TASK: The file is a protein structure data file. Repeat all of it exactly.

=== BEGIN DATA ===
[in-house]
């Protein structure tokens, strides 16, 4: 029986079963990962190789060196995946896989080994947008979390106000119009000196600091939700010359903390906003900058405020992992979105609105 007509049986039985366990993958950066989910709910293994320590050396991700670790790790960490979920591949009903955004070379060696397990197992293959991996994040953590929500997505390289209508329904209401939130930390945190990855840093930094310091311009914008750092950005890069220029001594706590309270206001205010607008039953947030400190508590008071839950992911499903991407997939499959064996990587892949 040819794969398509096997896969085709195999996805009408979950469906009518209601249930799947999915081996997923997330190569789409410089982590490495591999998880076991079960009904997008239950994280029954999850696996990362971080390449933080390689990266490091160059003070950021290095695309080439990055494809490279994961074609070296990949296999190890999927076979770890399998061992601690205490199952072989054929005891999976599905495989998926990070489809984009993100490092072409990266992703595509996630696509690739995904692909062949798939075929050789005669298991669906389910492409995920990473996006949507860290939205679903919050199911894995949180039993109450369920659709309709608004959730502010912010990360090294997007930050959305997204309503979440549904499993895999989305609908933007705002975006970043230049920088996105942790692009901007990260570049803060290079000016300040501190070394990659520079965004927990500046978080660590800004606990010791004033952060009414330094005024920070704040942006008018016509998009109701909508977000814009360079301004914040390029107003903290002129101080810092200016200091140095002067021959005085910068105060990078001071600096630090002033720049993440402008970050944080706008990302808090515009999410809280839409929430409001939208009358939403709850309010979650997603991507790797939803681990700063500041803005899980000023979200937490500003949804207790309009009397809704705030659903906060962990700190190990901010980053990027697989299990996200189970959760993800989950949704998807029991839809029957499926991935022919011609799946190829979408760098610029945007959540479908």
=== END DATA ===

[in-house]
């Protein structure tokens, strides 16, 4: 029986079963990962190789060196995946896989080994947008979390106000119009000196600091939700010359903390906003900058405020992992979105609105 007509049986039985366990993958950066989910709910293994320590050396991700670790790790960490979920591949009903955004070379060696397990197992293959991996994040953590929500997505390289209508329904209401939130930390945190990855840093930094310091311009914008750092950005890069220029001594706590309270206001205010607008039953947030400190508590008071839950992911499903991407997939499959064996990587892949 040819794969398509096997896969085709195999996805009408979950469906009518209601249930799947999915081996997923997330190569789409410089982590490495591999998880076991079960009904997008239950994280029954999850696996990362971080390449933080390689990266490091160059003070950021290095695309080439990055494809490279994961074609070296990949296999190890999927076979770890399998061992601690205490199952072989054929005891999976599905495989998926990070489809984009993100490092072409990266992703595509996630696509690739995904692909062949798939075929050789005669298991669906389910492409995920990473996006949507860290939205679903919050199911894995949180039993109450369920659709309709608004959730502010912010990360090294997007930050959305997204309503979440549904499993895999989305609908933007705002975006970043230049920088996105942790692009901007990260570049803060290079000016300040501190070394990659520079965004927990500046978080660590800004606990010791004033952060009414330094005024920070704040942006008018016509998009109701909508977000814009360079301004914040390029107003903290002129101080810092200016200091140095002067021959005085910068105060990078001071600096630090002033720049993440402008970050944080706008990302808090515009999410809280839409929430409001939208009358939403709850309010979650997603991507790797939803681990700063500041803005899980000023979200937490500003949804207790309009009397809704705030659903906060962990700190190990901010980053990027697989299990996200189970959760993800989950949704998807029991839809029957499926991935022919011609799946190829979408760098610029945007959540479908």